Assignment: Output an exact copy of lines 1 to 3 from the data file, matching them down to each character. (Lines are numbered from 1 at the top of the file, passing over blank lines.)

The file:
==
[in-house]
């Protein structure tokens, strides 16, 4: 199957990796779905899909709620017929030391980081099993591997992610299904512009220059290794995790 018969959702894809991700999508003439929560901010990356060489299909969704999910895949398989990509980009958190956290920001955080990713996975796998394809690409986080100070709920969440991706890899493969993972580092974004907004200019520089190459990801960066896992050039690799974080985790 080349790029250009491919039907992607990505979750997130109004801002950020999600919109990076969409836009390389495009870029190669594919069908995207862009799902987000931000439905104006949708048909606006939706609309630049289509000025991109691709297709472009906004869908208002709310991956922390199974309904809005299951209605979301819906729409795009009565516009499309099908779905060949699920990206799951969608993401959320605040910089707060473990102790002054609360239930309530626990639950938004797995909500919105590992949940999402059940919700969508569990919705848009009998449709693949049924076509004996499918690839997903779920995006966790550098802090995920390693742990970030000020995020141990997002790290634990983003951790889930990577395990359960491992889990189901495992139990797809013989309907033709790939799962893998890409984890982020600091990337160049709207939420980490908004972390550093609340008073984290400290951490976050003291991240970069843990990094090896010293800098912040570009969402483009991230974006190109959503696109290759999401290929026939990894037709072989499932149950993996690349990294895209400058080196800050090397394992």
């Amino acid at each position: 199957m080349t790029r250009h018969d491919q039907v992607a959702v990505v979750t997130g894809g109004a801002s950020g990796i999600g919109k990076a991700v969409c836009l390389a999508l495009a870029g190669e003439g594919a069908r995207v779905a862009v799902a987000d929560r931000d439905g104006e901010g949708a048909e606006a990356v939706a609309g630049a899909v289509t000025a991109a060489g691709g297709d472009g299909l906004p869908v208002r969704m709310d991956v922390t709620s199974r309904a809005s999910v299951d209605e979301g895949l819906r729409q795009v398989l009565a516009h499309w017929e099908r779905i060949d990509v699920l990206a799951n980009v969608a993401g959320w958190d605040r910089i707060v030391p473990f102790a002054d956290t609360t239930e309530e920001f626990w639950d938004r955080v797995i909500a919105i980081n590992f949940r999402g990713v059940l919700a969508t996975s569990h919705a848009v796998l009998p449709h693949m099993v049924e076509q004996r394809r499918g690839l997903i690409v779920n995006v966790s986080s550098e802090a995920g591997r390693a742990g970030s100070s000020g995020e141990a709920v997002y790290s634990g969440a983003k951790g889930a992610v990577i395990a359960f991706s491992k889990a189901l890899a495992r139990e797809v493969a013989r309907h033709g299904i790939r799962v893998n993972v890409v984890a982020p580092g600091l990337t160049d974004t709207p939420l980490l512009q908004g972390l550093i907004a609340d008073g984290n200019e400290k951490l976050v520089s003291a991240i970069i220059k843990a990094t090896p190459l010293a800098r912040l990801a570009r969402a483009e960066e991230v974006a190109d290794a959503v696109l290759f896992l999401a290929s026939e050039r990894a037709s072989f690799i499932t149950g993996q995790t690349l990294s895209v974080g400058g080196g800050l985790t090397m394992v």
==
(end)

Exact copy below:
[in-house]
């Protein structure tokens, strides 16, 4: 199957990796779905899909709620017929030391980081099993591997992610299904512009220059290794995790 018969959702894809991700999508003439929560901010990356060489299909969704999910895949398989990509980009958190956290920001955080990713996975796998394809690409986080100070709920969440991706890899493969993972580092974004907004200019520089190459990801960066896992050039690799974080985790 080349790029250009491919039907992607990505979750997130109004801002950020999600919109990076969409836009390389495009870029190669594919069908995207862009799902987000931000439905104006949708048909606006939706609309630049289509000025991109691709297709472009906004869908208002709310991956922390199974309904809005299951209605979301819906729409795009009565516009499309099908779905060949699920990206799951969608993401959320605040910089707060473990102790002054609360239930309530626990639950938004797995909500919105590992949940999402059940919700969508569990919705848009009998449709693949049924076509004996499918690839997903779920995006966790550098802090995920390693742990970030000020995020141990997002790290634990983003951790889930990577395990359960491992889990189901495992139990797809013989309907033709790939799962893998890409984890982020600091990337160049709207939420980490908004972390550093609340008073984290400290951490976050003291991240970069843990990094090896010293800098912040570009969402483009991230974006190109959503696109290759999401290929026939990894037709072989499932149950993996690349990294895209400058080196800050090397394992």
């Amino acid at each position: 199957m080349t790029r250009h018969d491919q039907v992607a959702v990505v979750t997130g894809g109004a801002s950020g990796i999600g919109k990076a991700v969409c836009l390389a999508l495009a870029g190669e003439g594919a069908r995207v779905a862009v799902a987000d929560r931000d439905g104006e901010g949708a048909e606006a990356v939706a609309g630049a899909v289509t000025a991109a060489g691709g297709d472009g299909l906004p869908v208002r969704m709310d991956v922390t709620s199974r309904a809005s999910v299951d209605e979301g895949l819906r729409q795009v398989l009565a516009h499309w017929e099908r779905i060949d990509v699920l990206a799951n980009v969608a993401g959320w958190d605040r910089i707060v030391p473990f102790a002054d956290t609360t239930e309530e920001f626990w639950d938004r955080v797995i909500a919105i980081n590992f949940r999402g990713v059940l919700a969508t996975s569990h919705a848009v796998l009998p449709h693949m099993v049924e076509q004996r394809r499918g690839l997903i690409v779920n995006v966790s986080s550098e802090a995920g591997r390693a742990g970030s100070s000020g995020e141990a709920v997002y790290s634990g969440a983003k951790g889930a992610v990577i395990a359960f991706s491992k889990a189901l890899a495992r139990e797809v493969a013989r309907h033709g299904i790939r799962v893998n993972v890409v984890a982020p580092g600091l990337t160049d974004t709207p939420l980490l512009q908004g972390l550093i907004a609340d008073g984290n200019e400290k951490l976050v520089s003291a991240i970069i220059k843990a990094t090896p190459l010293a800098r912040l990801a570009r969402a483009e960066e991230v974006a190109d290794a959503v696109l290759f896992l999401a290929s026939e050039r990894a037709s072989f690799i499932t149950g993996q995790t690349l990294s895209v974080g400058g080196g800050l985790t090397m394992v």